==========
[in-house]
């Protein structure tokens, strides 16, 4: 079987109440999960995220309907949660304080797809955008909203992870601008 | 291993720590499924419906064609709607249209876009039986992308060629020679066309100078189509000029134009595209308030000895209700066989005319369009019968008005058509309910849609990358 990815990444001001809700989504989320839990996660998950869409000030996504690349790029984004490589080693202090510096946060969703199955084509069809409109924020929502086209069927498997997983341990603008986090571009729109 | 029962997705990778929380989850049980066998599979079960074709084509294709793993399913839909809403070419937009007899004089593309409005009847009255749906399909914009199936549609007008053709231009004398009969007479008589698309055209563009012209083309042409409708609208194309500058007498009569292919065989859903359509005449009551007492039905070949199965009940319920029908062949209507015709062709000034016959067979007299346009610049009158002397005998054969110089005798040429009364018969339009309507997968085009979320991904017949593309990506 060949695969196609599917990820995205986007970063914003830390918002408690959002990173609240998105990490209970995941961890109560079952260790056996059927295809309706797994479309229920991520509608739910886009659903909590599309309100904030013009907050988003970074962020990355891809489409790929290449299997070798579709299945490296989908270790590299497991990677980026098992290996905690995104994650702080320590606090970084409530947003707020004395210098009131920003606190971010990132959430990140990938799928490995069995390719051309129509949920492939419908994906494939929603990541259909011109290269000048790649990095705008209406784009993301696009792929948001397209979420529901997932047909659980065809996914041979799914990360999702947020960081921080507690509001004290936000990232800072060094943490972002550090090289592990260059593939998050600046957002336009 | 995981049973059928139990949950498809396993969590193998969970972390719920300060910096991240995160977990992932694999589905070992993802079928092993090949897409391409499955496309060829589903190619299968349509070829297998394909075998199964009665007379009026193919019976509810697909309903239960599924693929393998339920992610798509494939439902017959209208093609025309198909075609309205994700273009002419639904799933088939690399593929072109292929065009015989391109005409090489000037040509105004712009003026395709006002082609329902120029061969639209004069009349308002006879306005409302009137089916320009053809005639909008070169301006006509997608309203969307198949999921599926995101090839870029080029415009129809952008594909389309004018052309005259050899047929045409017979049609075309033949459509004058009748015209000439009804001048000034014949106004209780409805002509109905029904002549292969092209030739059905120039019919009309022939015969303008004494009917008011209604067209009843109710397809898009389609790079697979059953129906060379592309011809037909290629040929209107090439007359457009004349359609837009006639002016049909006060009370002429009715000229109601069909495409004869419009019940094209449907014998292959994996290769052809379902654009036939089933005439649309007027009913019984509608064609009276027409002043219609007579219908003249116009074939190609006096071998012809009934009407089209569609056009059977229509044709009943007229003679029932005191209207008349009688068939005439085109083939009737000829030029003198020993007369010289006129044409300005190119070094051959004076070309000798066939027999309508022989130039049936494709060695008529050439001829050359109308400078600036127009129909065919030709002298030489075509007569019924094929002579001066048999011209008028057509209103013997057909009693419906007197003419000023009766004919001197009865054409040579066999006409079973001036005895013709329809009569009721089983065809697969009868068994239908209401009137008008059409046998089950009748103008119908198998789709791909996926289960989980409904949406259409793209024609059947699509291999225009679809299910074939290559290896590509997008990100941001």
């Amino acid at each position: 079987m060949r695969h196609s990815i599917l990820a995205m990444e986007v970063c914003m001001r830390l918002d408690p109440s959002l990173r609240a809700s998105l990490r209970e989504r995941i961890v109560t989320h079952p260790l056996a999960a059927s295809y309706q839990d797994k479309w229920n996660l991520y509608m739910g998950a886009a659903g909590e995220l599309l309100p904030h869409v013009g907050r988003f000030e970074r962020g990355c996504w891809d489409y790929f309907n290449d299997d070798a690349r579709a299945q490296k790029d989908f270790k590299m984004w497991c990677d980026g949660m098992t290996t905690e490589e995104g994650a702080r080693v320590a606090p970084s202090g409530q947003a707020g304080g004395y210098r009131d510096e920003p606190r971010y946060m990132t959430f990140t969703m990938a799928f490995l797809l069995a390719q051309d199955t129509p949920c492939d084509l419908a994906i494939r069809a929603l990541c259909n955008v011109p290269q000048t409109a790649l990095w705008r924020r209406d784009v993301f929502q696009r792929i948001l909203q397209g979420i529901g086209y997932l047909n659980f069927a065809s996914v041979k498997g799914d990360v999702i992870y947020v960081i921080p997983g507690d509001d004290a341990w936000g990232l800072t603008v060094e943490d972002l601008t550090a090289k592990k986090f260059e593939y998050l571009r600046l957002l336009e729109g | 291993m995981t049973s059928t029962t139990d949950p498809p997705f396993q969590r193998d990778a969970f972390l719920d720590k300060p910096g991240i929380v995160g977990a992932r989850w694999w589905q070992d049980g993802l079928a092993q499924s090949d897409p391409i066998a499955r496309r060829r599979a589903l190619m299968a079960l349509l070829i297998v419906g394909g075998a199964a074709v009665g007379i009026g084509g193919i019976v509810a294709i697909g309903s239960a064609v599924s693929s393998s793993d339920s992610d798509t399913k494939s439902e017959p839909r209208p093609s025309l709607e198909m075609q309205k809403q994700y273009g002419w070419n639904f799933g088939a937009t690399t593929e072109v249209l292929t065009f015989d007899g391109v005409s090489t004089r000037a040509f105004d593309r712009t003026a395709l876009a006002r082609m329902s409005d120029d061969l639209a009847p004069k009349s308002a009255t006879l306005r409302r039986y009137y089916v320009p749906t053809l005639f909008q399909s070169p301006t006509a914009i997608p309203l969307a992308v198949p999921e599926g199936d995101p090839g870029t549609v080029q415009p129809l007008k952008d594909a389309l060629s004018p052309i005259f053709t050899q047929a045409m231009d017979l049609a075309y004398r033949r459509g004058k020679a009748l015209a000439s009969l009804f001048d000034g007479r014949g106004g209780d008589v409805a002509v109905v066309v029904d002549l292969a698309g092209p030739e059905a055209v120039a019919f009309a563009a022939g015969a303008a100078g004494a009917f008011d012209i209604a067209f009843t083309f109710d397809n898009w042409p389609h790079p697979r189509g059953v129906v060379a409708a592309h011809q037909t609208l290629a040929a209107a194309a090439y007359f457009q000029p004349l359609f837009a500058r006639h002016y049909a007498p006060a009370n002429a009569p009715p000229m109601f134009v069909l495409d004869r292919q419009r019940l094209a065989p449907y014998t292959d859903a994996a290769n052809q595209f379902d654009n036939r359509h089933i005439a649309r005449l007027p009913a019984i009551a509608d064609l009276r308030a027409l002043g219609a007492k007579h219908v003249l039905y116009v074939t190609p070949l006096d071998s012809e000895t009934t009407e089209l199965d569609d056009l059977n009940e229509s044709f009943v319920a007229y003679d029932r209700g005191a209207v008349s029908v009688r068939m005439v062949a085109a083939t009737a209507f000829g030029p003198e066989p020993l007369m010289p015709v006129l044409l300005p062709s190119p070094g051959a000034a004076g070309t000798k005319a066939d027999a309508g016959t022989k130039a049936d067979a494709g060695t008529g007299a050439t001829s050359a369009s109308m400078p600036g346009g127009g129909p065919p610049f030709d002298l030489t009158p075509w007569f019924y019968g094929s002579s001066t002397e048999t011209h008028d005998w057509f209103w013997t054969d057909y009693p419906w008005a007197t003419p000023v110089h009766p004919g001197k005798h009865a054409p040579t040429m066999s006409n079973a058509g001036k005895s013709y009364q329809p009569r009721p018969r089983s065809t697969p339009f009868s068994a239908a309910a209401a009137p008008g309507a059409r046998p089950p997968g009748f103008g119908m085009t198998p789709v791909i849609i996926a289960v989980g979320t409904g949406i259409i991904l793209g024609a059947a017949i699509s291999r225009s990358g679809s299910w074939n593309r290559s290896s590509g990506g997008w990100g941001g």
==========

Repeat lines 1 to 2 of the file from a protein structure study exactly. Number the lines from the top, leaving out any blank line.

[in-house]
């Protein structure tokens, strides 16, 4: 079987109440999960995220309907949660304080797809955008909203992870601008 | 291993720590499924419906064609709607249209876009039986992308060629020679066309100078189509000029134009595209308030000895209700066989005319369009019968008005058509309910849609990358 990815990444001001809700989504989320839990996660998950869409000030996504690349790029984004490589080693202090510096946060969703199955084509069809409109924020929502086209069927498997997983341990603008986090571009729109 | 029962997705990778929380989850049980066998599979079960074709084509294709793993399913839909809403070419937009007899004089593309409005009847009255749906399909914009199936549609007008053709231009004398009969007479008589698309055209563009012209083309042409409708609208194309500058007498009569292919065989859903359509005449009551007492039905070949199965009940319920029908062949209507015709062709000034016959067979007299346009610049009158002397005998054969110089005798040429009364018969339009309507997968085009979320991904017949593309990506 060949695969196609599917990820995205986007970063914003830390918002408690959002990173609240998105990490209970995941961890109560079952260790056996059927295809309706797994479309229920991520509608739910886009659903909590599309309100904030013009907050988003970074962020990355891809489409790929290449299997070798579709299945490296989908270790590299497991990677980026098992290996905690995104994650702080320590606090970084409530947003707020004395210098009131920003606190971010990132959430990140990938799928490995069995390719051309129509949920492939419908994906494939929603990541259909011109290269000048790649990095705008209406784009993301696009792929948001397209979420529901997932047909659980065809996914041979799914990360999702947020960081921080507690509001004290936000990232800072060094943490972002550090090289592990260059593939998050600046957002336009 | 995981049973059928139990949950498809396993969590193998969970972390719920300060910096991240995160977990992932694999589905070992993802079928092993090949897409391409499955496309060829589903190619299968349509070829297998394909075998199964009665007379009026193919019976509810697909309903239960599924693929393998339920992610798509494939439902017959209208093609025309198909075609309205994700273009002419639904799933088939690399593929072109292929065009015989391109005409090489000037040509105004712009003026395709006002082609329902120029061969639209004069009349308002006879306005409302009137089916320009053809005639909008070169301006006509997608309203969307198949999921599926995101090839870029080029415009129809952008594909389309004018052309005259050899047929045409017979049609075309033949459509004058009748015209000439009804001048000034014949106004209780409805002509109905029904002549292969092209030739059905120039019919009309022939015969303008004494009917008011209604067209009843109710397809898009389609790079697979059953129906060379592309011809037909290629040929209107090439007359457009004349359609837009006639002016049909006060009370002429009715000229109601069909495409004869419009019940094209449907014998292959994996290769052809379902654009036939089933005439649309007027009913019984509608064609009276027409002043219609007579219908003249116009074939190609006096071998012809009934009407089209569609056009059977229509044709009943007229003679029932005191209207008349009688068939005439085109083939009737000829030029003198020993007369010289006129044409300005190119070094051959004076070309000798066939027999309508022989130039049936494709060695008529050439001829050359109308400078600036127009129909065919030709002298030489075509007569019924094929002579001066048999011209008028057509209103013997057909009693419906007197003419000023009766004919001197009865054409040579066999006409079973001036005895013709329809009569009721089983065809697969009868068994239908209401009137008008059409046998089950009748103008119908198998789709791909996926289960989980409904949406259409793209024609059947699509291999225009679809299910074939290559290896590509997008990100941001």